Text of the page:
Compatibility with Existing Configurations: Upgrading the provider API may require adjustments to your existing Terraform configurations to align with the new version. This can involve updating resource or data block configurations, adjusting input parameters, or revising module dependencies. Ensuring that your existing infrastructure configurations work seamlessly with the upgraded provider can be a complex task, especially if you have a large and intricate infrastructure setup. HashiCorp recommends an extra layer of testing here to protect against changes in behaviour.
Limited Documentation or Examples: There are a fair few examples of Providers using the Framework and HashiCorp’s documentation about Providers in situ is comprehensive. However, at the time of writing, there aren’t a huge number of resources to help you perform a migration. HashiCorp has a lot of useful documentation, but this is (necessarily) only useful for the general case. We couldn’t find any blogs or unofficial guides to help us through our own patches of weirdness.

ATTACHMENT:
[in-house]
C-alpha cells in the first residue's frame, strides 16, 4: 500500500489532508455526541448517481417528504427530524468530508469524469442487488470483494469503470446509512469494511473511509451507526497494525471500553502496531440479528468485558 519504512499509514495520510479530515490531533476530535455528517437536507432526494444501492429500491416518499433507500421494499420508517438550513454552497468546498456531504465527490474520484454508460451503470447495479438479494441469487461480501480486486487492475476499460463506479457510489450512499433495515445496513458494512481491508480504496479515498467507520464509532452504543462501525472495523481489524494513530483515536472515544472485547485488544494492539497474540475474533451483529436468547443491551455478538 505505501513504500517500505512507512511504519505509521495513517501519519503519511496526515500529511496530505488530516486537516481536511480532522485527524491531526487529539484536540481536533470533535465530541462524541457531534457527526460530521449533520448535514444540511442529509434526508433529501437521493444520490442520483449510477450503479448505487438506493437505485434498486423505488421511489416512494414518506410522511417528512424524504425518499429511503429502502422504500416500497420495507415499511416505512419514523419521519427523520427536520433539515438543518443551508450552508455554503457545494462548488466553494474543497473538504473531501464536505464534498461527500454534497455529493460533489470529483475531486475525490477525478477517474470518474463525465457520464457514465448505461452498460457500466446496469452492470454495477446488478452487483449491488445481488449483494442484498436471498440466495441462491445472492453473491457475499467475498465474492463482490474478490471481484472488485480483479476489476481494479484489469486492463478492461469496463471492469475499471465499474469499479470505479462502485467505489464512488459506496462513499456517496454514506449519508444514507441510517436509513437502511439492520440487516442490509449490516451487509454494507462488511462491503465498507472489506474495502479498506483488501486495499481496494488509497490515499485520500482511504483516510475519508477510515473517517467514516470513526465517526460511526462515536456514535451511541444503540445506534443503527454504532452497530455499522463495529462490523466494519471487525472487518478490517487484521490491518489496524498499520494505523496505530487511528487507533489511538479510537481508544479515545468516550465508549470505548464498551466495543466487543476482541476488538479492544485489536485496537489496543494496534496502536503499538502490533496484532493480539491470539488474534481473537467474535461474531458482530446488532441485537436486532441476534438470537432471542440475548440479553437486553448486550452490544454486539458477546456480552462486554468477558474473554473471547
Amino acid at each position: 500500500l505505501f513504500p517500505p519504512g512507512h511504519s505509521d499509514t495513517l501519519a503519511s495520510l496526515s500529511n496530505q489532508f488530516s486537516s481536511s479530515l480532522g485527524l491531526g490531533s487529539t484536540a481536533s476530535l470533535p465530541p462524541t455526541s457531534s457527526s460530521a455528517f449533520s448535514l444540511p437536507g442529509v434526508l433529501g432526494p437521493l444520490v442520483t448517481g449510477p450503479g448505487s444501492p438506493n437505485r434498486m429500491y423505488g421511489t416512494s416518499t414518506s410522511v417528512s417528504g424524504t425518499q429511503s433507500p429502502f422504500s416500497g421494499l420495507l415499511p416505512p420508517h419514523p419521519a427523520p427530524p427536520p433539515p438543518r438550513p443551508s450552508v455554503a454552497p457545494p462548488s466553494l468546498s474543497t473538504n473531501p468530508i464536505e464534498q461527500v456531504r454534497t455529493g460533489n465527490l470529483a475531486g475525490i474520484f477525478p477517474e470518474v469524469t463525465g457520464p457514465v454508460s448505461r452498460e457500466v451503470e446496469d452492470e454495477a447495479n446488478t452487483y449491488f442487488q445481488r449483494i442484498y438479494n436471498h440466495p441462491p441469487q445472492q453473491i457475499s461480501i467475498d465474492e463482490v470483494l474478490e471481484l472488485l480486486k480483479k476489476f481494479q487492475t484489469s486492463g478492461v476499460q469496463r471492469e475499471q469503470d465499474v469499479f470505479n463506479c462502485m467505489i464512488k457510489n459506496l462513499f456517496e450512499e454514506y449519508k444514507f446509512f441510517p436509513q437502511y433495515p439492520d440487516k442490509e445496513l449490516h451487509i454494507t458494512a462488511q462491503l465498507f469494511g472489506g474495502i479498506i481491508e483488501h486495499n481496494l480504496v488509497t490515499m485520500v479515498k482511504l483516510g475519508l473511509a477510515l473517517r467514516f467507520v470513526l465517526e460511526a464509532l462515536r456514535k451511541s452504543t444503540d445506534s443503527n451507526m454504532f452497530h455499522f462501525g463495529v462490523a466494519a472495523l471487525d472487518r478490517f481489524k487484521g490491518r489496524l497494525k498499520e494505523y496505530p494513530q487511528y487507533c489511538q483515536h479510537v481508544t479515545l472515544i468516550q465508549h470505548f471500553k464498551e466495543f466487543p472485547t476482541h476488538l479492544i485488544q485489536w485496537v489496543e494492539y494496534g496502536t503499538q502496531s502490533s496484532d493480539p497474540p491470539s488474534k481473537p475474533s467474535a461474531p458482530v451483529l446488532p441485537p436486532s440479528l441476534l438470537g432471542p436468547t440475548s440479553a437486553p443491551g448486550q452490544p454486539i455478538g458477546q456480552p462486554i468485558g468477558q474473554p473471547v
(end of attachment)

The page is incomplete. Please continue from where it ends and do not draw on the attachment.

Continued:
Risk of Regression: Upgrading to a new provider API version introduces the possibility of encountering regressions or new bugs that were not present in the previous version. It is important to thoroughly test your infrastructure configurations after the upgrade to ensure that everything functions as expected.
Out of interest, we checked what ChatGPT had to say about migrating your Terraform provider from SDKv2 to Framework. While there were some valid points, a few were inaccurate – or just missed the point. Be careful if you see (anything like) the following elsewhere: